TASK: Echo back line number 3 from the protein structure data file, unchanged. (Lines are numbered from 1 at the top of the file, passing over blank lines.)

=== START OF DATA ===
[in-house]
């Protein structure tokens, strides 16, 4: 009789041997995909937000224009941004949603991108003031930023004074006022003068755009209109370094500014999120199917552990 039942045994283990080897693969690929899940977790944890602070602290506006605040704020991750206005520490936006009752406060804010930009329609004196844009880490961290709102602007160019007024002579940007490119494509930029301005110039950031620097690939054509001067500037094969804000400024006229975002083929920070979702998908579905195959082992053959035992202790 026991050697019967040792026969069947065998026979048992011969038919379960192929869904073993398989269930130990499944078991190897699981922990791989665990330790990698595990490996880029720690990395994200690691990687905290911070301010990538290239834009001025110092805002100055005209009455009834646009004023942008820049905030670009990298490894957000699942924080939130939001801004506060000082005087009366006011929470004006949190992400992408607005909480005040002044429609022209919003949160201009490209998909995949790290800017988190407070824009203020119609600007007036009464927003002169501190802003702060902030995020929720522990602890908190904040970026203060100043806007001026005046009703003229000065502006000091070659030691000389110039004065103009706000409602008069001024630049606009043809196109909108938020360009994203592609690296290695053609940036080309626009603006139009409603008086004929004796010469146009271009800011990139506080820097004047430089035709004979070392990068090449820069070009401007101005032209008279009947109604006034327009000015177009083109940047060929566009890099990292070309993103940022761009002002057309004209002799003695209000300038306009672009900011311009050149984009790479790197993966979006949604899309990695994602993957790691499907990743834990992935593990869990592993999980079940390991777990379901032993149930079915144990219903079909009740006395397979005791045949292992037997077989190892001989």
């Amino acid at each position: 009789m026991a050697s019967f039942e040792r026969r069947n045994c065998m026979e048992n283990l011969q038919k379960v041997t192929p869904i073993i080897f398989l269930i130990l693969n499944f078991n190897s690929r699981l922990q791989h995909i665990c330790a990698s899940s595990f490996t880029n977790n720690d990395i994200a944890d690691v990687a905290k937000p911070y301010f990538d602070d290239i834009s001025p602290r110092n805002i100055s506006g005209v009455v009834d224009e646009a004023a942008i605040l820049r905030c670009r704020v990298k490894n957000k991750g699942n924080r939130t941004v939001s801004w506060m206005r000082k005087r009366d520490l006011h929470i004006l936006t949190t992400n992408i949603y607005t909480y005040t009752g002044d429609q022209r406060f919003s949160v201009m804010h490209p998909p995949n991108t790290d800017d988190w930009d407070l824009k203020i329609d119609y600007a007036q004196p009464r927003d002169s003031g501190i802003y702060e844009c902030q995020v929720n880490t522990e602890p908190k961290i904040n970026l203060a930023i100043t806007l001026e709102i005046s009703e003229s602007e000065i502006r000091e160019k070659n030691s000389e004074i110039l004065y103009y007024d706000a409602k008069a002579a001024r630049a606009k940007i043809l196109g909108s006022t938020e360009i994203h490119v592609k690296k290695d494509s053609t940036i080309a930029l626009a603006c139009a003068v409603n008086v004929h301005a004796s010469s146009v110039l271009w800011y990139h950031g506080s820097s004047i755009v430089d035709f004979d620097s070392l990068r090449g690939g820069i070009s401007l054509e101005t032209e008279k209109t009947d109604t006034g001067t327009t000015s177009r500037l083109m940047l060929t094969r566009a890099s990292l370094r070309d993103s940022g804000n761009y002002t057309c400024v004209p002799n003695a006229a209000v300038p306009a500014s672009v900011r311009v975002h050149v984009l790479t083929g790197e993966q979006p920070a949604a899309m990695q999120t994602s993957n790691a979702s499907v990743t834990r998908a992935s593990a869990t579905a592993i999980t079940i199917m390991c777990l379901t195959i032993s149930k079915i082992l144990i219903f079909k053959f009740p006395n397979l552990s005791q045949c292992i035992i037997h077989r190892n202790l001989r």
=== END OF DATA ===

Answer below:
């Amino acid at each position: 009789m026991a050697s019967f039942e040792r026969r069947n045994c065998m026979e048992n283990l011969q038919k379960v041997t192929p869904i073993i080897f398989l269930i130990l693969n499944f078991n190897s690929r699981l922990q791989h995909i665990c330790a990698s899940s595990f490996t880029n977790n720690d990395i994200a944890d690691v990687a905290k937000p911070y301010f990538d602070d290239i834009s001025p602290r110092n805002i100055s506006g005209v009455v009834d224009e646009a004023a942008i605040l820049r905030c670009r704020v990298k490894n957000k991750g699942n924080r939130t941004v939001s801004w506060m206005r000082k005087r009366d520490l006011h929470i004006l936006t949190t992400n992408i949603y607005t909480y005040t009752g002044d429609q022209r406060f919003s949160v201009m804010h490209p998909p995949n991108t790290d800017d988190w930009d407070l824009k203020i329609d119609y600007a007036q004196p009464r927003d002169s003031g501190i802003y702060e844009c902030q995020v929720n880490t522990e602890p908190k961290i904040n970026l203060a930023i100043t806007l001026e709102i005046s009703e003229s602007e000065i502006r000091e160019k070659n030691s000389e004074i110039l004065y103009y007024d706000a409602k008069a002579a001024r630049a606009k940007i043809l196109g909108s006022t938020e360009i994203h490119v592609k690296k290695d494509s053609t940036i080309a930029l626009a603006c139009a003068v409603n008086v004929h301005a004796s010469s146009v110039l271009w800011y990139h950031g506080s820097s004047i755009v430089d035709f004979d620097s070392l990068r090449g690939g820069i070009s401007l054509e101005t032209e008279k209109t009947d109604t006034g001067t327009t000015s177009r500037l083109m940047l060929t094969r566009a890099s990292l370094r070309d993103s940022g804000n761009y002002t057309c400024v004209p002799n003695a006229a209000v300038p306009a500014s672009v900011r311009v975002h050149v984009l790479t083929g790197e993966q979006p920070a949604a899309m990695q999120t994602s993957n790691a979702s499907v990743t834990r998908a992935s593990a869990t579905a592993i999980t079940i199917m390991c777990l379901t195959i032993s149930k079915i082992l144990i219903f079909k053959f009740p006395n397979l552990s005791q045949c292992i035992i037997h077989r190892n202790l001989r």